3) I know there is an effort to focus on the maintenance of our district facilities. In prior bond issues, there were many questions about maintenance and precious few answers. Those of us who attended all the tours, attended the meetings, and talked to the engineers and professional were profoundly disappointed in the answers. I remember being told that the problems in the historic North Bellingham building were the direct result (most likely) of a neglect of gutters (water built up under the roof, froze, and moved the roof structure off the walls). The building, we were assured, was in imminent danger of collapse, though it remains standing today nearly 10 years later.

I also remember sitting in the auditorium of Eagleridge Middle School for a meeting. The school, at the time, was about 10 years old. We were informed at that meeting that the school had already deteriorated to approximately 70% (North Bell was around 50% as I recall) because of deferred maintenance. WHY? We never found the answer.

One of the issues that arose was that the District is paying journeyman wages for people performing general maintenance. Now, I don’t begrudge anyone being paid a fair wage for the work they do, but when we are looking to ensure maintenance is being completed and that our facilities are maintained to ensure future operations, are we negotiating contracts that are reflective of the fair market value for the work being done, i.e., are we paying journeyman wages for lawn mowing, gutter cleaning, etc.? I don’t know the answer to this question despite it being asked numerous times, but I suspect that there is a better way to ensure that maintenance is being done, timely, so that our facilities are not deteriorating faster than necessary. I look forward to learning the answer.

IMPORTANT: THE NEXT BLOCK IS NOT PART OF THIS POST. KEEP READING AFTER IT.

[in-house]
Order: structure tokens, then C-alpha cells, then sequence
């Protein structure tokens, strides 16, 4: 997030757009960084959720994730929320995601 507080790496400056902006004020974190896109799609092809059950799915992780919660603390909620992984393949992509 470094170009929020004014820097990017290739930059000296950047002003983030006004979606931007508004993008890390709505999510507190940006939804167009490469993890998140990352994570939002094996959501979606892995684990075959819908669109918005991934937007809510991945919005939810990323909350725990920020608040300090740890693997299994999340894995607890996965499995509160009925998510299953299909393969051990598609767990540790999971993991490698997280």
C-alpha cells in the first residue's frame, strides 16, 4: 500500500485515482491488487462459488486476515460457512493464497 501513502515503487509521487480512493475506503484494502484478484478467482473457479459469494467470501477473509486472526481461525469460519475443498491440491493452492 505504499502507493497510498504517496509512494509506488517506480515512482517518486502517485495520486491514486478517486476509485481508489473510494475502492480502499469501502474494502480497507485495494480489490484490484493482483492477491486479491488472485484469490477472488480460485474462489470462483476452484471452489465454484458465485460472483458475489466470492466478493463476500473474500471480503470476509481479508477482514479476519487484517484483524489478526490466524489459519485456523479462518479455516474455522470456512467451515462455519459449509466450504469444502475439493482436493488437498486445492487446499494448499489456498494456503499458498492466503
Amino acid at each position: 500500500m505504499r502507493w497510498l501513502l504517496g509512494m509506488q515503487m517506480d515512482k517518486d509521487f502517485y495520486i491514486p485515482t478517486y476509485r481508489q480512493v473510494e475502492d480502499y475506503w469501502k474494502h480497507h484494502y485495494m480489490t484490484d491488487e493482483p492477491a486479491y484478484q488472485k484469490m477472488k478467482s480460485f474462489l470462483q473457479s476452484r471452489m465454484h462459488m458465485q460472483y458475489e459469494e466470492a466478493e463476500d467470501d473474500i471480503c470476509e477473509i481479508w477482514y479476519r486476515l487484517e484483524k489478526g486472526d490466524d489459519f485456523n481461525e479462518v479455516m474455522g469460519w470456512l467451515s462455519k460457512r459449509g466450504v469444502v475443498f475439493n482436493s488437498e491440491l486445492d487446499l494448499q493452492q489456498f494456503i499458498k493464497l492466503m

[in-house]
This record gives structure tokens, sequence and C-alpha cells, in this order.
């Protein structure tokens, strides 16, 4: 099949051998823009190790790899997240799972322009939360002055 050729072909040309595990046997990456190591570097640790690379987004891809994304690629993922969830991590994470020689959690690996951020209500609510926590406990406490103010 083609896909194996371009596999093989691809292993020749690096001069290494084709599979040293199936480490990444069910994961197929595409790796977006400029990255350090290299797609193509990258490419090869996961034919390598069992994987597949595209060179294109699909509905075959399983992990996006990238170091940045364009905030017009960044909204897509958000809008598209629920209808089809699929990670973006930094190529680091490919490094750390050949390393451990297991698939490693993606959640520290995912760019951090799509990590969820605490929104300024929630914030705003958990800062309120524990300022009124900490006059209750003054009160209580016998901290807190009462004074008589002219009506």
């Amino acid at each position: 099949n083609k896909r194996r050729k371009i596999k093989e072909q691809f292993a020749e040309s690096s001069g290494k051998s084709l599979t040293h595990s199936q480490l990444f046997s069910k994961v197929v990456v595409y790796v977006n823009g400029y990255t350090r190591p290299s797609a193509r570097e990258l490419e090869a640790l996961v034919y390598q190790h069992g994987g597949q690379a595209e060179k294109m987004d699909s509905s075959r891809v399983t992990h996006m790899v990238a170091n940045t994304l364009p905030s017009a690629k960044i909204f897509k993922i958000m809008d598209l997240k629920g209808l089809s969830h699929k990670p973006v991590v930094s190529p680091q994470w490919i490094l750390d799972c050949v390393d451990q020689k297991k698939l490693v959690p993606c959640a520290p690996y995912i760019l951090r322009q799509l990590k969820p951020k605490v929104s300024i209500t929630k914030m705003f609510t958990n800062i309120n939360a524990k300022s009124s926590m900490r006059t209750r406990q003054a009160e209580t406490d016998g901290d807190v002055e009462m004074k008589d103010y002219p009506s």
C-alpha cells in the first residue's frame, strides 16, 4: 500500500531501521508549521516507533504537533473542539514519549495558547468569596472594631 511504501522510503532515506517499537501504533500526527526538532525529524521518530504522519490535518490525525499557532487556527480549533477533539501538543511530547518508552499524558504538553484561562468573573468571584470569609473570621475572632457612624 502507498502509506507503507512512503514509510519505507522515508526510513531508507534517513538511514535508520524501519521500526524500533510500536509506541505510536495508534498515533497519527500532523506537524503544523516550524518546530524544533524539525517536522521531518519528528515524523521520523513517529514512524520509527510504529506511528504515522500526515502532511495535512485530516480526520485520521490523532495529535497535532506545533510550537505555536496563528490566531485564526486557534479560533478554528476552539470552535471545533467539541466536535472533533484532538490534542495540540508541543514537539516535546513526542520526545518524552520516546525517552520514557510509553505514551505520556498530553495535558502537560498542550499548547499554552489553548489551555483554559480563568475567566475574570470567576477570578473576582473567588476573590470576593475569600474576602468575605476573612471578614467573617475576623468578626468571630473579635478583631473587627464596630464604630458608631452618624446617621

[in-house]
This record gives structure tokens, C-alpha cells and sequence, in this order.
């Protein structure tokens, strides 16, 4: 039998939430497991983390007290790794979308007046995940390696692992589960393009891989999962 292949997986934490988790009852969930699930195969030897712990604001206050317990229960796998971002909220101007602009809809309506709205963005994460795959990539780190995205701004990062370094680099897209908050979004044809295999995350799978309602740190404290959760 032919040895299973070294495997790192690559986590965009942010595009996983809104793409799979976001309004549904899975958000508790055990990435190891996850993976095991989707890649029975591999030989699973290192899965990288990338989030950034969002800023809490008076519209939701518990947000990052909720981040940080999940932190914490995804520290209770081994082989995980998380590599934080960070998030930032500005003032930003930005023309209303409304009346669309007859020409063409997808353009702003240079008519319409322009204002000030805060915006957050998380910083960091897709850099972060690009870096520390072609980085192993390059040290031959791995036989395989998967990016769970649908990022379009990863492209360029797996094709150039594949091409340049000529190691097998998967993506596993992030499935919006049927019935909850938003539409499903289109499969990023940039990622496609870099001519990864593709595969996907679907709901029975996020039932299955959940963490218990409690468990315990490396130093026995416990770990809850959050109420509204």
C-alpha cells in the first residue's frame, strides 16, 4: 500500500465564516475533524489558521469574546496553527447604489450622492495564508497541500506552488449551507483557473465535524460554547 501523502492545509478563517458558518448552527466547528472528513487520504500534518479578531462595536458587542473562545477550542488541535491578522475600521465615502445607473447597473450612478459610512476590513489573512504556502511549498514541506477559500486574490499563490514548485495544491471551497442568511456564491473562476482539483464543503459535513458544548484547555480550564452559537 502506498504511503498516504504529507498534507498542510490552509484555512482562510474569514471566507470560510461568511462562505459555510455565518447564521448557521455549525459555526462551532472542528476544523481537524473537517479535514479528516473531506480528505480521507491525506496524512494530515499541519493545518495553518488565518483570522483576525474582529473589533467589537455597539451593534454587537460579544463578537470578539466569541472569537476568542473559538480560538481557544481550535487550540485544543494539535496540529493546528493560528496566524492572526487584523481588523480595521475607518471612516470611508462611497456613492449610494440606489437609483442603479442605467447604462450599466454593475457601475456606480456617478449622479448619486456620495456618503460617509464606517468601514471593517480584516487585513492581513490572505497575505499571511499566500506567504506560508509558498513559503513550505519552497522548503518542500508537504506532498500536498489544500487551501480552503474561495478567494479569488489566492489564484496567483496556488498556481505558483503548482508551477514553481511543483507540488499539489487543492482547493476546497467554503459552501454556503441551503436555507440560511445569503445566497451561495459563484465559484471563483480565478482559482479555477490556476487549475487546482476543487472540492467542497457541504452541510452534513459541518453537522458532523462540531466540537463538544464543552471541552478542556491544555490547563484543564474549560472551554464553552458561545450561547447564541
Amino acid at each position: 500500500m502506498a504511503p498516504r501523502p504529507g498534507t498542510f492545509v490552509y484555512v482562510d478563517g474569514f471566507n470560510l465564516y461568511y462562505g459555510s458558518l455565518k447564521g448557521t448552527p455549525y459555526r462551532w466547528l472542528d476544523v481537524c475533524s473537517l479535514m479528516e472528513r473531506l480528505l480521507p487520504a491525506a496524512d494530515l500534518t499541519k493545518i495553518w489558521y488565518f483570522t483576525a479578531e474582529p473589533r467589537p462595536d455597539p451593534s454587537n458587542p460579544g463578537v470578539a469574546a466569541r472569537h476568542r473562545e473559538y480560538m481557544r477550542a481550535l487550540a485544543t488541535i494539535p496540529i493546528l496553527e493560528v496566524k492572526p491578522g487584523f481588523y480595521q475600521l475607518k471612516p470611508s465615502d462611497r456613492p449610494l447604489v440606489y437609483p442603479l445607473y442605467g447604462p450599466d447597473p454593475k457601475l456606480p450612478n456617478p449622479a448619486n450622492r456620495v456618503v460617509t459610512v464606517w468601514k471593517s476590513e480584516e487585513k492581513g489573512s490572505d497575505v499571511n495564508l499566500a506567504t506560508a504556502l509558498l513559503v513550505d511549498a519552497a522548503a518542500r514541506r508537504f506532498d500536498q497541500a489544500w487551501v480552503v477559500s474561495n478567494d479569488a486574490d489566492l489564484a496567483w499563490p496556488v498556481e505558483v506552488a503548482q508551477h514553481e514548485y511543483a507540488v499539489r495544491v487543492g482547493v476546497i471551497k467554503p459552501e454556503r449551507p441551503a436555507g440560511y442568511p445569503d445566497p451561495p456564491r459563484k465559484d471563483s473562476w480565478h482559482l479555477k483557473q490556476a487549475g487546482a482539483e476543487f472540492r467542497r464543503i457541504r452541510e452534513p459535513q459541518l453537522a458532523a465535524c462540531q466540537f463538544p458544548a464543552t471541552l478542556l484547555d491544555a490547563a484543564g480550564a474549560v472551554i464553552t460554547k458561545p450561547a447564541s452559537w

This is not to say that I’m not voting for the bond. Remember, bonds are for buildings; levies are for learning. It is clear that we need a new high school and that security upgrades are long overdue. I am also encouraged that there is a bond oversight committee to provide some accountability to the school board.

But the bond discussion is now and will soon be at an end. Then we will begin having the same discussion about the future of that building and maintenance? How is our community working to ensure the long-term financial health of our district considering the current levy and taxing issues facing our community? We simply cannot afford to lose the momentum built during this last bond issue and not continue working with the board and administration to provide our community with the educational facilities and opportunities we all want for our youth!

I look forward to our discussions in the future. I don’t profess to have the answers, but I am aware of the issues. Working together, I believe we can have the local educational service we deserve and that will best serve the kids and our community!

Perry Eskridge

Letters to the Editor submitted to My Ferndale News are the opinions of the author(s) and do not necessarily reflect the opinions of the publisher of My Ferndale News.